But what of this album? I found a copy on vinyl in a thrift shop a few years ago which I recently passed along to a friend as a thank you for helping me move. He was completely unaware of the album at all, even though he was a big fan of Cale's Island records. He later said to me "why didn't I know about this album?" Cale for many years only performed a few songs off of it in concert, namely "Amsterdam" (which he also performed with Reed at the VU near-reunion at the Bataclan in Paris in 1972. Reed, much to his own, er, something, had some trouble with the chords) and "Ghost Story". More recently Cale has been including "Hello, There" and "Gideon's Bible" in his sets (though when I saw him give a stellar near two hour performance in 2005 at the Middle East in Cambridge he did not play "Gideon's Bible", though I believe that was due to the fact that someone loudly requested it). However, it seems to have slipped through the cracks a bit, being overshadowed by Paris 1919 (Reprise/1973) (which is, in some ways, almost a West Coast version of Vintage Violence), the Island albums, and even many of the albums that came after.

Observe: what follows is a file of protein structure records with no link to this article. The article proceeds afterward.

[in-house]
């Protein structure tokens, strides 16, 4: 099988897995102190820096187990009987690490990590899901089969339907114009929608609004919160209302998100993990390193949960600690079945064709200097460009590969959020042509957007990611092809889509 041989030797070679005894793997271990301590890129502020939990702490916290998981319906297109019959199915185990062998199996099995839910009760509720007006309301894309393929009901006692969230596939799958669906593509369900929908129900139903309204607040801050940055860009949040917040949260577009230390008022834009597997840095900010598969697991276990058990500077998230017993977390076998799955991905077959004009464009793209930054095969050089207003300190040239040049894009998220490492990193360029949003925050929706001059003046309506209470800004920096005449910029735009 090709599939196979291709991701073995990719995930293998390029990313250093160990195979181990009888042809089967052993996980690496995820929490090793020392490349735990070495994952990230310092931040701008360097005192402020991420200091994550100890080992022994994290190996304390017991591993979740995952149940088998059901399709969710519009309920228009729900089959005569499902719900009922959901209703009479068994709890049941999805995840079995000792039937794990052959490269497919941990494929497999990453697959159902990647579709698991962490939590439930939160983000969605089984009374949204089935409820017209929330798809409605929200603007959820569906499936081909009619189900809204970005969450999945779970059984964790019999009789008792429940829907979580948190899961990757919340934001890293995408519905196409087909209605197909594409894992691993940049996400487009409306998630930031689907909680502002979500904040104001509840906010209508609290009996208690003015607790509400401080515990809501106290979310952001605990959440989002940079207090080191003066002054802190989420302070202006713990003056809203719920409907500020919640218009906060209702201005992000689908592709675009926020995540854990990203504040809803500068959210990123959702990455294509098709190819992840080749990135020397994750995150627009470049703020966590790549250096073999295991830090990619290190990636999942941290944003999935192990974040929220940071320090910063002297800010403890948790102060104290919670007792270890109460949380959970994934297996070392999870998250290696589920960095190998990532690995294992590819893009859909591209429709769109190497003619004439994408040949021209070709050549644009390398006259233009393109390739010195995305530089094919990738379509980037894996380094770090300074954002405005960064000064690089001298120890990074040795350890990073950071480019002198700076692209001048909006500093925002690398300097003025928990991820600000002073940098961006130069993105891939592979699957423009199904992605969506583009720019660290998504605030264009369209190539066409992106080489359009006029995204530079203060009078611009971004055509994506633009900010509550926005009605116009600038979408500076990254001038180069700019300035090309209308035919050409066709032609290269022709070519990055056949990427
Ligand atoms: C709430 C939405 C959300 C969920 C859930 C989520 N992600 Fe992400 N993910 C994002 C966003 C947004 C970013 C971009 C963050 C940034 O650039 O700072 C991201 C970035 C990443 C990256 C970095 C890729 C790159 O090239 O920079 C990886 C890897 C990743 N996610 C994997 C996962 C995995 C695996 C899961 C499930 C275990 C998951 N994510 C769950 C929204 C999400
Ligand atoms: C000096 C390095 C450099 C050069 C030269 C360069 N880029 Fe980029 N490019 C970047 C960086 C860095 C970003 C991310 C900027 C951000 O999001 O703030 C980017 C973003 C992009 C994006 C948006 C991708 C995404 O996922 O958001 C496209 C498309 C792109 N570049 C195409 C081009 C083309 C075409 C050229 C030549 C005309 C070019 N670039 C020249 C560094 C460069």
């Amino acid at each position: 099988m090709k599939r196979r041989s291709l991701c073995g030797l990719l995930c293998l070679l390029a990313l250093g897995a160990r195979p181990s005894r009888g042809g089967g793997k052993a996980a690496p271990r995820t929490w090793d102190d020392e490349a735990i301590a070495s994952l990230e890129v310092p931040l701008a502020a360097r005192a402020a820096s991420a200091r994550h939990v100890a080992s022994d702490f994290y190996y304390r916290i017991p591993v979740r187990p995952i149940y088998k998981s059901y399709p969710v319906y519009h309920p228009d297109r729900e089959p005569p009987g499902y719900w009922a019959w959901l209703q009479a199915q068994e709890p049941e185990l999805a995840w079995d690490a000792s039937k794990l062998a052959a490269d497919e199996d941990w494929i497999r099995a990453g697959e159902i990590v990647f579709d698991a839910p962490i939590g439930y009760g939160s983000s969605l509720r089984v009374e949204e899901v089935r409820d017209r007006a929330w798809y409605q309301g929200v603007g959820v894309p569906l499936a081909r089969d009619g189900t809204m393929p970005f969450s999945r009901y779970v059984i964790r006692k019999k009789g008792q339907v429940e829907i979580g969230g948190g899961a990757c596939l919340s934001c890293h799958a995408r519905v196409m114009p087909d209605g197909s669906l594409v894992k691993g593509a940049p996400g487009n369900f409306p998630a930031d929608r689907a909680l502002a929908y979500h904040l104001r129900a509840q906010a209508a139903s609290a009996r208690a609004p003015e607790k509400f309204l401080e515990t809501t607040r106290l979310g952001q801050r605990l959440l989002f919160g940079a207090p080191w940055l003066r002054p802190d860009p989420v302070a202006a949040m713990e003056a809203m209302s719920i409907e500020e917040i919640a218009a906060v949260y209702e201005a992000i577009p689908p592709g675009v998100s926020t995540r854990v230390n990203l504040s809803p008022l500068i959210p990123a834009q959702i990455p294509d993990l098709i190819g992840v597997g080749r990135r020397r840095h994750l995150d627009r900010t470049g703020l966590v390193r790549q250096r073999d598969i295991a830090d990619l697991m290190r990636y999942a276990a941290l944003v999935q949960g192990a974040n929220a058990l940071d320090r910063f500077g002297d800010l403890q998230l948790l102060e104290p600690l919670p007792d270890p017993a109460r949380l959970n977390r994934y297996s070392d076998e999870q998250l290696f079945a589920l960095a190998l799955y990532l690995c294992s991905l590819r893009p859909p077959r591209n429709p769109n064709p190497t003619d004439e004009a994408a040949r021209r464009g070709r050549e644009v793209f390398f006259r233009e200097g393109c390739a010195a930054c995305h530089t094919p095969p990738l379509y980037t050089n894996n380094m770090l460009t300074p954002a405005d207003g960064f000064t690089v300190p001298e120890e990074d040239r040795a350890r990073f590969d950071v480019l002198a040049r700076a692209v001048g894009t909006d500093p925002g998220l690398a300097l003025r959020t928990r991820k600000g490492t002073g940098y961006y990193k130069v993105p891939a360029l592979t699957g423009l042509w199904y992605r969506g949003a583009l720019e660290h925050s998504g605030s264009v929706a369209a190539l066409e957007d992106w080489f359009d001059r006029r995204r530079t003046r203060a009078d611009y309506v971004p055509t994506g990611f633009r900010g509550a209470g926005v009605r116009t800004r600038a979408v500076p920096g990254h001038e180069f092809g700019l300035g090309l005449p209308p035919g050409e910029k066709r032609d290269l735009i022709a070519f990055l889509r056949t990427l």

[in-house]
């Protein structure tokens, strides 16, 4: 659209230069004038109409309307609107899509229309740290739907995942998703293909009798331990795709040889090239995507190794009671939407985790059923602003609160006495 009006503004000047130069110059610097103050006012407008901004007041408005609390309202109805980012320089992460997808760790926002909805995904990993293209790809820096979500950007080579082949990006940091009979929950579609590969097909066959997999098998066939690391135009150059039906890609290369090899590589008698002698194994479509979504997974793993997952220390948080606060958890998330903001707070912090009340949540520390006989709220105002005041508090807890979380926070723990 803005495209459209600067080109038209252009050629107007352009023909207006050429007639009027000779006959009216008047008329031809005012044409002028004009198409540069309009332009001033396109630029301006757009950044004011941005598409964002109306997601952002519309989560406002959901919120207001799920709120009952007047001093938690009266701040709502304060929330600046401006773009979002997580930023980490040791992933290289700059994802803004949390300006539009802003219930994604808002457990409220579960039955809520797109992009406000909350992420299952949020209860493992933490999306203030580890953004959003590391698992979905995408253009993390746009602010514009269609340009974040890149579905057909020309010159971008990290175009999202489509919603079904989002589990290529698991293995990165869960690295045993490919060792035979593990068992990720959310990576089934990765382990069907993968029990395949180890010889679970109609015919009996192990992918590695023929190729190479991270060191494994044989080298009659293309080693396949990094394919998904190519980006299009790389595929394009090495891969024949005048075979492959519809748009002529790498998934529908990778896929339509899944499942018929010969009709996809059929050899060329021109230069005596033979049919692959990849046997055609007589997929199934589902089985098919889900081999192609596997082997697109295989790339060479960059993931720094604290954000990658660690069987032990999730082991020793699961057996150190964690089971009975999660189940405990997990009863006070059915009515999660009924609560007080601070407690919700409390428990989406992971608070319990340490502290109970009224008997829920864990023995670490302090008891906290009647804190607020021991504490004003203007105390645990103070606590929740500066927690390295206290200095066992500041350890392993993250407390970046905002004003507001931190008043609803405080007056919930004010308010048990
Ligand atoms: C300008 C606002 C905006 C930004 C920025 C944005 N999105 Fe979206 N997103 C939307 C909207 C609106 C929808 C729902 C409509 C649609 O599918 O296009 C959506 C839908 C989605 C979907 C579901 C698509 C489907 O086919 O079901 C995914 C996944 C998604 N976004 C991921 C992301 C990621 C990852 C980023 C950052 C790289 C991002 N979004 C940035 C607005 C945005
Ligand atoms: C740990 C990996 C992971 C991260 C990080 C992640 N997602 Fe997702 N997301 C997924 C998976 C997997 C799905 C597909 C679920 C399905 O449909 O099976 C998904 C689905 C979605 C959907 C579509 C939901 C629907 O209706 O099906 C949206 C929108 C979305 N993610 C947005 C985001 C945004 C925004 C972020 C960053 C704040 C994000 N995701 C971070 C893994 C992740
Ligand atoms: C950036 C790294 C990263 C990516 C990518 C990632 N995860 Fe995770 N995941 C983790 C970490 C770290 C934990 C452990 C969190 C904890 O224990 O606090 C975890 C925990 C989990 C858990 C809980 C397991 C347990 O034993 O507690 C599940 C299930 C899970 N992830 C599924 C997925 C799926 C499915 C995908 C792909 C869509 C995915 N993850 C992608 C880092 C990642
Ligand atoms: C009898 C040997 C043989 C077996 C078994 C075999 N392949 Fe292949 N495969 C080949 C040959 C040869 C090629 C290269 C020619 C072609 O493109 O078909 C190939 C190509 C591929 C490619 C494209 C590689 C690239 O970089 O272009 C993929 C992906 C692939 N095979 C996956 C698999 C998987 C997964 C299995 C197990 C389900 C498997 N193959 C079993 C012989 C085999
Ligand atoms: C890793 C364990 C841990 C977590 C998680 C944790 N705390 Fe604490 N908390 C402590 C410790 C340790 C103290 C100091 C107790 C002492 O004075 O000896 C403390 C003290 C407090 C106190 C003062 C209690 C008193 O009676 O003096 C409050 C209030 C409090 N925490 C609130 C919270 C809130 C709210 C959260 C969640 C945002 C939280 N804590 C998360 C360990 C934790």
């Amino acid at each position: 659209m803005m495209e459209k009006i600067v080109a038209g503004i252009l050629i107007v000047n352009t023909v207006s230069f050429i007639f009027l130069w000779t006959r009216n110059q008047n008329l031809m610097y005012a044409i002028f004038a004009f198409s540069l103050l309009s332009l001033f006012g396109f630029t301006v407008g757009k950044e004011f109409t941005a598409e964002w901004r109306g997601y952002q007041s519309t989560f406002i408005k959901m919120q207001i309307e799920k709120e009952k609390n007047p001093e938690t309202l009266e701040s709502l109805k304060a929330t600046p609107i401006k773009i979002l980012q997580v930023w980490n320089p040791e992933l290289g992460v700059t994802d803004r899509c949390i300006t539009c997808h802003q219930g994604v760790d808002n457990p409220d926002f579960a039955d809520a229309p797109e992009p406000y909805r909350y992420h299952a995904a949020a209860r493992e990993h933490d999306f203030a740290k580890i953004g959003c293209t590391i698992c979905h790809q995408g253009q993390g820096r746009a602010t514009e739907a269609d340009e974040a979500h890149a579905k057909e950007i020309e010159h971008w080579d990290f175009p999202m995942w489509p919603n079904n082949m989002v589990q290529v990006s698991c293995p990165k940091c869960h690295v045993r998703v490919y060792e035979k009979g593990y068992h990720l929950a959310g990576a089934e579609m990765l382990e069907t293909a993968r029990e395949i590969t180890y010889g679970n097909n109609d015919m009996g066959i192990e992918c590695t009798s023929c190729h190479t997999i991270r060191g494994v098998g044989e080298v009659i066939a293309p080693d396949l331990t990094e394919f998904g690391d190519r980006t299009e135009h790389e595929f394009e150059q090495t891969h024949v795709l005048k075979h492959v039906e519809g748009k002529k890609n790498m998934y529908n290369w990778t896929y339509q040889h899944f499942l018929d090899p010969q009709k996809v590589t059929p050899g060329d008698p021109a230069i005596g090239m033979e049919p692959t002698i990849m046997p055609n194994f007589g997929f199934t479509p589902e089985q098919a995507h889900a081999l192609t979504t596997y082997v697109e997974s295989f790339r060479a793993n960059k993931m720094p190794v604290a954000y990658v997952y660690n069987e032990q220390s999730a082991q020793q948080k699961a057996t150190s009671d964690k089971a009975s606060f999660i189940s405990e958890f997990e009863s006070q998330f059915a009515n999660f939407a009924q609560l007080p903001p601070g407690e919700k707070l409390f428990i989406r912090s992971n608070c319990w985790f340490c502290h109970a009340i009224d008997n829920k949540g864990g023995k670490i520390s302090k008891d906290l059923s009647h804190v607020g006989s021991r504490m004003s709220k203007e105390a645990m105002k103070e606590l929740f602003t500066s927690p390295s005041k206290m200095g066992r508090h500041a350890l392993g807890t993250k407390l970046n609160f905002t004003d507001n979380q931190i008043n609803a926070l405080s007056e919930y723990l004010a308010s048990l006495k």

But what of the album? The "melting face" cover notwithstanding (actually Cale behind a glass mask, the mask itself easily viewed in the back cover photo-note that the front cover is not too dissimiler in layout, proportion, and execution to that of Terry Riley's A Rainbow In Curved Air [Columbia/1968/view right]), there's Mr. Cale himself goofily dressed shirtless in suspenders and bow tie (a comment, perhaps, that the VU didn't even leave him with the shirt on his back?), his soon to be ex-wife Betsey Johnson dressed like nothing so much as a Welsh housewife. Betsey is standing on a dartboard, there appears to be an unused pom-pom in front of them, and an empty champagne glass is in evidence as well. Huh?